Oochytrium lepidodendri adds to a growing list of oomycetes that lived within plant tissues in early terrestrial ecosystems. Morphological comparisons with Pythium and closely related taxa suggest that O. lepidodendri likely falls within the Peronosporales s.l.; its ecological role is unclear although its phylogenetic attribution suggests parasitism. In truth, there is uncertainty in both phylogenetic and functional extrapolation from extant taxa, which may not fully illuminate extinct and possibly stem group taxa in Paleozoic rocks. With only a single exception, Carboniferous oomycetes described to date are saprotrophs. Does that mean that saprophytism was prominent among Carboniferous oomycetes? Or only that the fossil record is biased toward saprotrophs because of the environments in which they lived? Only more fossils will answer this question.

Supporting information

S1 Movie. Three-dimensional animated rendering of specimen MNHN.F.45876.0 n°1146 Renault collection showing a spheroidal oogonium with two attached antheridia.

Several other hyphae project up to the tracheid cell wall. Scale bar 10 μm. [4.7 MB;.mp4 (H.264) format; 1920x1080px]. Movie of Fig 4B.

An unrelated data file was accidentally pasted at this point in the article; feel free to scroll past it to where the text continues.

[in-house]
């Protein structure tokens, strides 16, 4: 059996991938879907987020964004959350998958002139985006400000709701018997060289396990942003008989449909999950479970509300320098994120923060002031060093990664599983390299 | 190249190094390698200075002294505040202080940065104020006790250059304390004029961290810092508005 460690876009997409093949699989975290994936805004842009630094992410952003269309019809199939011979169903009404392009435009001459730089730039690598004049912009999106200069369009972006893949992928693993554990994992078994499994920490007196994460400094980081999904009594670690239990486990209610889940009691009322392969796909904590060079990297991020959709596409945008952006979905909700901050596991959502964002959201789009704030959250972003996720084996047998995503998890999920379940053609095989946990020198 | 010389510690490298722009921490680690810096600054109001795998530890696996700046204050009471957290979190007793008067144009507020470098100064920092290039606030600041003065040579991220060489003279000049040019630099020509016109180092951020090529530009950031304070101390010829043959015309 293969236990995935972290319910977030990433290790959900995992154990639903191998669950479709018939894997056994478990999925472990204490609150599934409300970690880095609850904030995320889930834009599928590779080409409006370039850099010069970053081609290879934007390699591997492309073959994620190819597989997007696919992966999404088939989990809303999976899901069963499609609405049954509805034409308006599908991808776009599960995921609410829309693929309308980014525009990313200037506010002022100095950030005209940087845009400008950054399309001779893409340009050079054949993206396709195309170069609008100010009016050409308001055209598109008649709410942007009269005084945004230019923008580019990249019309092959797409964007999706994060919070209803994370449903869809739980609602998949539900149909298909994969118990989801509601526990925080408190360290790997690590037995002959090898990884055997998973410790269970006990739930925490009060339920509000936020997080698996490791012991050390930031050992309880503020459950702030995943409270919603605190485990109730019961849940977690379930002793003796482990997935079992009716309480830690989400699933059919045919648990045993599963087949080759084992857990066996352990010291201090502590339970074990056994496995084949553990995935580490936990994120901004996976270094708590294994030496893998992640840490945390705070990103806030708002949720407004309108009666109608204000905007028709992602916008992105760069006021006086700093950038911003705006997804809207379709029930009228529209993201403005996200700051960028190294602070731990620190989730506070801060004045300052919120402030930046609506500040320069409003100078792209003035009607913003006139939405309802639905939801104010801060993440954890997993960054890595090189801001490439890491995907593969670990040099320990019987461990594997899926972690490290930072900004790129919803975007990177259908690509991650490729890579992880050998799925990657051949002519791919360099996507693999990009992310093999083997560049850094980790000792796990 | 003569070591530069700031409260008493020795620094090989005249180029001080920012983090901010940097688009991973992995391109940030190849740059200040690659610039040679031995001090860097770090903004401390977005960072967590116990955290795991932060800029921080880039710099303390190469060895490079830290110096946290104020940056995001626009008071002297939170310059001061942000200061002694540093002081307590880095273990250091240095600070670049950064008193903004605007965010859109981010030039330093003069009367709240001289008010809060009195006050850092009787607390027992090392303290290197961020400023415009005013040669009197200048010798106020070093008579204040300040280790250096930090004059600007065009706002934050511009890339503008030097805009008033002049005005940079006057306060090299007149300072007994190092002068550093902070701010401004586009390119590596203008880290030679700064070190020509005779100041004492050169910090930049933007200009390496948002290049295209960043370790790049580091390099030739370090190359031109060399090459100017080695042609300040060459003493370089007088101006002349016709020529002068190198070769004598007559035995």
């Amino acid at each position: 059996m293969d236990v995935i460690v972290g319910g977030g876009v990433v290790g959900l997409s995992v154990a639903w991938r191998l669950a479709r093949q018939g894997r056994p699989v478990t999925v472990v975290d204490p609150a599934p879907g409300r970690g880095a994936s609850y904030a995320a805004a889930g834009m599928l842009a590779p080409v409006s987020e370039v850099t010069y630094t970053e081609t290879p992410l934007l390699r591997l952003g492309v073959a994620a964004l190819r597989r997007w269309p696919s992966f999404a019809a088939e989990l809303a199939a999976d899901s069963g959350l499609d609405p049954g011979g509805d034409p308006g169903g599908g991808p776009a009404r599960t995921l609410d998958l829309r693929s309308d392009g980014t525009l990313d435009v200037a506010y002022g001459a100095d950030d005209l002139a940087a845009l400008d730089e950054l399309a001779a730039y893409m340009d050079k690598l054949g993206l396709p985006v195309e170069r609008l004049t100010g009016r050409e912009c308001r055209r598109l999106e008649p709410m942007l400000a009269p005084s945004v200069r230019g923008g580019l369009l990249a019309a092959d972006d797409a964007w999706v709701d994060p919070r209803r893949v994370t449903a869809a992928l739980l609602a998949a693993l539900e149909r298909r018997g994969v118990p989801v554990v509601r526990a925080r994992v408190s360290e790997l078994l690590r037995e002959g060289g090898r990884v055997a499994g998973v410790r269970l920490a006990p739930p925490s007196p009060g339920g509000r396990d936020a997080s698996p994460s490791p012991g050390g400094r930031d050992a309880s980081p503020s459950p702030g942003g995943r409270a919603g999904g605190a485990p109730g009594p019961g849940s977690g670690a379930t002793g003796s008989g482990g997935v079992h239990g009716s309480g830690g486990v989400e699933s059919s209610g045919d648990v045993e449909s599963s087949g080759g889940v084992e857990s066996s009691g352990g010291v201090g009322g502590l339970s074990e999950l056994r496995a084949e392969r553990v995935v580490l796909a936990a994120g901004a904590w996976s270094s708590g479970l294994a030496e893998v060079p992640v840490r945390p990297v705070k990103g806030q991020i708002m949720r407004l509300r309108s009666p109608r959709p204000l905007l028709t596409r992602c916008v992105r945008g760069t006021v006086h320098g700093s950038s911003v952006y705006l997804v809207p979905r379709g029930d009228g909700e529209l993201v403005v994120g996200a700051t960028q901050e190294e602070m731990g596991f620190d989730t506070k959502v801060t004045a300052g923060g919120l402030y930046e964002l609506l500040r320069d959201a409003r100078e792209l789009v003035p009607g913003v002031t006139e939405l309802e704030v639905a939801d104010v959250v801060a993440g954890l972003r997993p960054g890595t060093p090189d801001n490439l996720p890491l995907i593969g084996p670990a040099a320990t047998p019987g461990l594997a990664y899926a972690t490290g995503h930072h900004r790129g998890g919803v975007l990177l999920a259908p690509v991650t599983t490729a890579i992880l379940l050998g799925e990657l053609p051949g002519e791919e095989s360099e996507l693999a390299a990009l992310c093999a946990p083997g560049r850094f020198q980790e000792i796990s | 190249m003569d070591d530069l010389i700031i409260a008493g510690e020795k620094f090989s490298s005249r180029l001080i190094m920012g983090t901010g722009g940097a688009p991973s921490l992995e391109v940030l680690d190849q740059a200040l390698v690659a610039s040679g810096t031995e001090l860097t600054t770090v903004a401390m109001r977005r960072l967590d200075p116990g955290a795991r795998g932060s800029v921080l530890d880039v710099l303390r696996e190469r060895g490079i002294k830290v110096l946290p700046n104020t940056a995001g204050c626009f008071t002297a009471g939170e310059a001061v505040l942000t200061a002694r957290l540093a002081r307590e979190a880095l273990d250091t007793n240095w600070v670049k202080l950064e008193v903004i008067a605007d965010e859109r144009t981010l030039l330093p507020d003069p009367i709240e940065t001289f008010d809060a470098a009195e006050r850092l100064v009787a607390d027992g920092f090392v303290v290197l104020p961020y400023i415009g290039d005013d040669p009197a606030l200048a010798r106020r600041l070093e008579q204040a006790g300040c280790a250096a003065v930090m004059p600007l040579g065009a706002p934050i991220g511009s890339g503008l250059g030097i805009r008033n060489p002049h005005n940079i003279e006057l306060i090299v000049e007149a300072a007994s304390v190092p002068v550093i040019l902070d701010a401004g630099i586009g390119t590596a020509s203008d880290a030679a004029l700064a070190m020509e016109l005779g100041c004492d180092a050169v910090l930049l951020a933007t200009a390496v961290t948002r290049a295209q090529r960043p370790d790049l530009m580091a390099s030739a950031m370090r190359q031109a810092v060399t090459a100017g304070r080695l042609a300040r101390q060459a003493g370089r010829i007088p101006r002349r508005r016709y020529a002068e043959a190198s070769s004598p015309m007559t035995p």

S2 Movie. Three-dimensional animated rendering of specimen MNHN.F.45876.0 n°1146 Renault collection showing four ovoidal oogonia.

Three antheridia are attached to one of the oogonia. Single oospores are visible within the oogonium. Several hyphae project up to the tracheid cell wall. Scale bar 10 μm. [7.4 MB;.mp4 (H.264) format; 1920x1080px]. Move of Fig 5C.


S1 Data. All digital data used in producing these three-dimensional models based on the confocal tomographic data is stored and available on Zenodo:

Included in the repository are the native confocal output files, extracted.bmp and.tiff format z-stacks, Dragonfly session data containing the segmentation information,.stl mesh files exported from Dragonfly, and videos created from the data.



The authors thank Marc Philippe for clarification about systematics and year of the publication of the microorganisms’ original name. CSD thanks Gaëlle Doitteau (e-recolnat Project, MNHN "Investissements d’avenir" (ANR-11-INBS-0004-RECOLNAT) and Sahima Hamlaoui for their help with photographs. Joyce Longcore, Gordon Beakes, Chantal Hamel and Susan Kaminski are acknowledged for helpful discussions about the microorganism. The Museum Analytical Facility (PAM) in Paris is acknowledged for providing access to the Confocal scanning laser microscope.